In Japan, there are several forms of well-known theatrical arts such as kabuki, Noh and kyogen to name of few. One of these traditional arts is puppet theatre or bunraku, which originated in Osaka, which is also home to the National Bunraku Theatre. Though puppet shows might sound like something meant for children, bunraku is mainly for adults. In a bunraku play, the musicians, the narrator and puppeteers, all act together to transport the audience into the story. When you have the pleasure of visiting Osaka, watching bunraku should definitely be on your list.
The History of Bunraku
What is commonly referred to as bunraku, was traditionally called ningyo-joururi [人形浄瑠璃]. In its earliest form, a joururi tells a story while accompanied with traditional Japanese sting instruments like the biwa or shamisen, as well as a puppet, or ningyo.
The Creation of the Human Drama
It was in the early Edo Period that the popularity of this art form really began to take off. Around this time, the famous storyteller, Takemoto Gidayu [竹本義太夫] and the “Japanese Shakespaer”, Chikamatsu Monzaemon [近松門左衛門], created the Takemoto-za Theatre. This theatre got massively popular, so much in fact that the previously struggling theatre managed to pay off all their debts! Furthermore, the works of Chikamatsu began new era for the art, by moving away from Japanese history to human dramas. His stories were so compelling and popular that they were adapted to the kabuki stage.
Unfortunately, bunraku gradually declined as kabuki started gaining popularity in Osaka and Takamoto-za closed in the mid-18th century. It was only in 19th century that a man from Awajishima called Uemura Bunrakuken [植村文楽軒] started his own theatre, Bunraku-za. His theatre gained so much popularity and success that his very name came to mean ningyo joururi, i.e bunraku.
Aspects of Bunraku
Today there are two kinds of bunraku shows: jidai-mono [時代物]and sewa-mono [世話物]. Jidai-mono are about historic Japanese events, so it may be hard to follow along if you don’t know a lot about Japanese history, However, sewa-mono or human dramas, are much easily to understand and relate to. More often than not, these are tragic love stories usually end with at least a couple deaths.
The most captivating part of a bunraku is the unison of puppeteers, musicians, and narrator. Individually, each person has their own unique skill set, but together, these artists bring the story to life.
As the narrator dictates the story and the character’s lines, the music adds a layer of drama and atmosphere, allowing the audience to suspend reality and become lost in the story. Meanwhile, all three puppeteers manipulate, seemingly effortlessly, the expressions of the doll’s face. With little more than a few flicks of the wrist, the doll’s face comes to life, able to express a wide range of emotions.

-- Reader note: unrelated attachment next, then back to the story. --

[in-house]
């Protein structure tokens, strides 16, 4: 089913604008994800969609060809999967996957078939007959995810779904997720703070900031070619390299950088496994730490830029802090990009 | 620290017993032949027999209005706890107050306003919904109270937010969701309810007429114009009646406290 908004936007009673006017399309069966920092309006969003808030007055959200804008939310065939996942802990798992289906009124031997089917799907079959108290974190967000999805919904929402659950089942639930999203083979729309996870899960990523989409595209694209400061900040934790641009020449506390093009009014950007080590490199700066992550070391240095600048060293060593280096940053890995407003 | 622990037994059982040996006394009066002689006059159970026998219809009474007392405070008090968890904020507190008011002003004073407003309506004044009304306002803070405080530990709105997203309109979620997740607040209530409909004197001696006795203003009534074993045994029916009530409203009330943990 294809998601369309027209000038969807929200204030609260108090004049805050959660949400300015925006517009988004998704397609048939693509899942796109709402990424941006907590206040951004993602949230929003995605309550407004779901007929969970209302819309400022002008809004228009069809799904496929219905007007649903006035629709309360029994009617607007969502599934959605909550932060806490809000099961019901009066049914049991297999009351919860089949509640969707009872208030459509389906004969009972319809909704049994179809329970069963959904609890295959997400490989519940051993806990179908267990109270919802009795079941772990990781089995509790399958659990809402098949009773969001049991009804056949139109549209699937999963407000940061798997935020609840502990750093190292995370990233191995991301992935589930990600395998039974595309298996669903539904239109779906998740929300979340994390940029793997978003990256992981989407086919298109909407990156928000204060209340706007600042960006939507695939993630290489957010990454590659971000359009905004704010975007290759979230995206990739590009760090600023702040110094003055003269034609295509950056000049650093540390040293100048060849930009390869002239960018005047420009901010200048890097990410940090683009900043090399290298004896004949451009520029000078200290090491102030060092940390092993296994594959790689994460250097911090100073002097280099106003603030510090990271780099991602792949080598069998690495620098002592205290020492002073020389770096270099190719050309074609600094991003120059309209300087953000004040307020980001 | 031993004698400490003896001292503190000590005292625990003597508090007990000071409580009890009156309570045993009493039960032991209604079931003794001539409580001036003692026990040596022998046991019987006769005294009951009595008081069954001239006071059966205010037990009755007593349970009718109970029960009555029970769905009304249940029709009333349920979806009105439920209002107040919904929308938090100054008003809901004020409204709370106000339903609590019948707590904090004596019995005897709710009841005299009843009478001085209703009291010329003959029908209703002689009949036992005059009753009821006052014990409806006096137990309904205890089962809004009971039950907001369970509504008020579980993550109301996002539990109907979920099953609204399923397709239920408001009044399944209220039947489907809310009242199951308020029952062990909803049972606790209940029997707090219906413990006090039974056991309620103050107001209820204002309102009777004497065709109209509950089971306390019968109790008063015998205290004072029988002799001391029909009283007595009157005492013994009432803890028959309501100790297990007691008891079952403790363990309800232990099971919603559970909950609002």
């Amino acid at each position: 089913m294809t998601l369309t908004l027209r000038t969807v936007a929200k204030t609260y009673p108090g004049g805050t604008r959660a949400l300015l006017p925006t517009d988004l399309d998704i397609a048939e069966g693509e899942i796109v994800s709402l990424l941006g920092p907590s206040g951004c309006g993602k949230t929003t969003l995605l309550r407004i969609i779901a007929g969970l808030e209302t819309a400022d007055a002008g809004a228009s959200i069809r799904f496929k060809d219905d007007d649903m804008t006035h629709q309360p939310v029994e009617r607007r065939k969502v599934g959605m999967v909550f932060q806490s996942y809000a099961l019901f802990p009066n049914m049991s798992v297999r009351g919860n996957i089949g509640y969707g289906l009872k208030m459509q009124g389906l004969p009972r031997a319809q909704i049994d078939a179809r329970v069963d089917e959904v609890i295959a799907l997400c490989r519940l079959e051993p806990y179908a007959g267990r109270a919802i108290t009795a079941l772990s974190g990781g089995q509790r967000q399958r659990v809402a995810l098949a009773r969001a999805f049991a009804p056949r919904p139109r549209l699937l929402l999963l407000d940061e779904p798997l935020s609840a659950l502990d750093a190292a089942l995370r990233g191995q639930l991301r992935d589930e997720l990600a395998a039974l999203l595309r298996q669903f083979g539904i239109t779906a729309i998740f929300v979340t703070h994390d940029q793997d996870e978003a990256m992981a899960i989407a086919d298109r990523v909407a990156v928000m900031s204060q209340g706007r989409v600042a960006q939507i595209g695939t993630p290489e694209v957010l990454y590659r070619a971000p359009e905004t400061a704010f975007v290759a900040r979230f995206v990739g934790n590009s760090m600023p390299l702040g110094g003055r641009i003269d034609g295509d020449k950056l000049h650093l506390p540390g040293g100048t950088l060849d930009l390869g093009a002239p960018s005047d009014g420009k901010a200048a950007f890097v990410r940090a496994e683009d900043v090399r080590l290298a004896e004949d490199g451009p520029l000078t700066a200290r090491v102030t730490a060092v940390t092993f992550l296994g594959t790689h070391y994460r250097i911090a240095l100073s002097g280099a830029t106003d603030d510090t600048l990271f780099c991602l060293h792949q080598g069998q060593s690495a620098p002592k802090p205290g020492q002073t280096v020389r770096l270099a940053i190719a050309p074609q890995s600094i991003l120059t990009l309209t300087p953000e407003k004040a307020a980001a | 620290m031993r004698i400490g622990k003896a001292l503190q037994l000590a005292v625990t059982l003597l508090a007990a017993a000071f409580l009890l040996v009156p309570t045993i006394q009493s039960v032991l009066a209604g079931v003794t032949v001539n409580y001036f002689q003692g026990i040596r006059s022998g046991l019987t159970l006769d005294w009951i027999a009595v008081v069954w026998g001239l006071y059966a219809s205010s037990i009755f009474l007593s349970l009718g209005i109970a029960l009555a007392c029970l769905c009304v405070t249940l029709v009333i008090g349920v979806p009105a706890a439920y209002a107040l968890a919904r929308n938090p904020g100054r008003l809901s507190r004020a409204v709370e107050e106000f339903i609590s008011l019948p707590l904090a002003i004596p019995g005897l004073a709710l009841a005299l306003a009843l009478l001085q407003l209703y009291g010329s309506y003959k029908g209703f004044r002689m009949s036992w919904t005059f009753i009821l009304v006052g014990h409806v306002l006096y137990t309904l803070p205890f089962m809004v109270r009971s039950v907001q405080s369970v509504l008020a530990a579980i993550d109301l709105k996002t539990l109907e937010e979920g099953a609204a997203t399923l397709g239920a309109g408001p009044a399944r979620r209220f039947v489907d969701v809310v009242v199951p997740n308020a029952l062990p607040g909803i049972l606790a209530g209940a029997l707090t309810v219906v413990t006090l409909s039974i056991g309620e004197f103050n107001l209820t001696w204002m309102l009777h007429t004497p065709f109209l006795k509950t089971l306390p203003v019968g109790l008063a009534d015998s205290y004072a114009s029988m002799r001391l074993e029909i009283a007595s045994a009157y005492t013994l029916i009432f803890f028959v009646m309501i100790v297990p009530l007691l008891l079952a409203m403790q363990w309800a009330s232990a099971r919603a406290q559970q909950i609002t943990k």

The National Bunranku Theatre
The National Bunraku Theatre is the fourth national theatre ever created in Japan. In this theatre hosts not only bunraku plays, but other many other forms of traditional performing arts throughout the year.
Since the shows vary month to month, make sure to check out ahead of time which shows are playing! Also, if you buy a ticket for entire showing, you will sit through not one play but several.
This ticket will cost 2,400 yen (better seat around 6,000 yen) and it takes approx 4 hours to see the entire show. If that feels a little daunting to you, don’t worry, there are tickets for just a single act plays too!
1. Plays Not Held Everyday
It is important to mention that the National Bunraku Theatre does not have bunraku performances every day. So, make sure check the schedule before you come to the theatre.
2. Japanese Not Required
The narrator often uses an old form of the Osaka dialect, so even if you understand Japanese, it may still be a bit hard to understand. However, don’t worry. Above the stage is monitor that translates the story into modern Japanese. But if you don’t speak Japanese that’s fine too!
There are audio guides you can rent for just 700 yen (300 yen for single acts) before the show. You have to make a deposit of 1,700 yen, but you will get 1,000 back when you return the audio guide. I even tried one and was pleasantly surprised with the quality. Don’t feel like you are missing out by using an audio guide! Lots of Japanese people can have a hard time with these old plays since the narrators speak in classical Japanese with an Osaka dialect.
3. Very Affordable
Many Japanese performing arts like Noh or kabuki, can be quite expensive; commonly starting at 10,000 yen per person. This steep price makes even most Japanese people hesitate to go. However, premium seating for a 4 hour show is only around 6,000 yen and 2,500 yen for cheaper seats. To be honest though, even the cheaper seats offer a very clear view of the show.
If you want to go even cheaper, you can buy makumiseki tickets. makumiseki is only for one single act and only costs 500-2,000 yen. However, there are only about 16 makumiseki tickets per show and you can’t reserve them.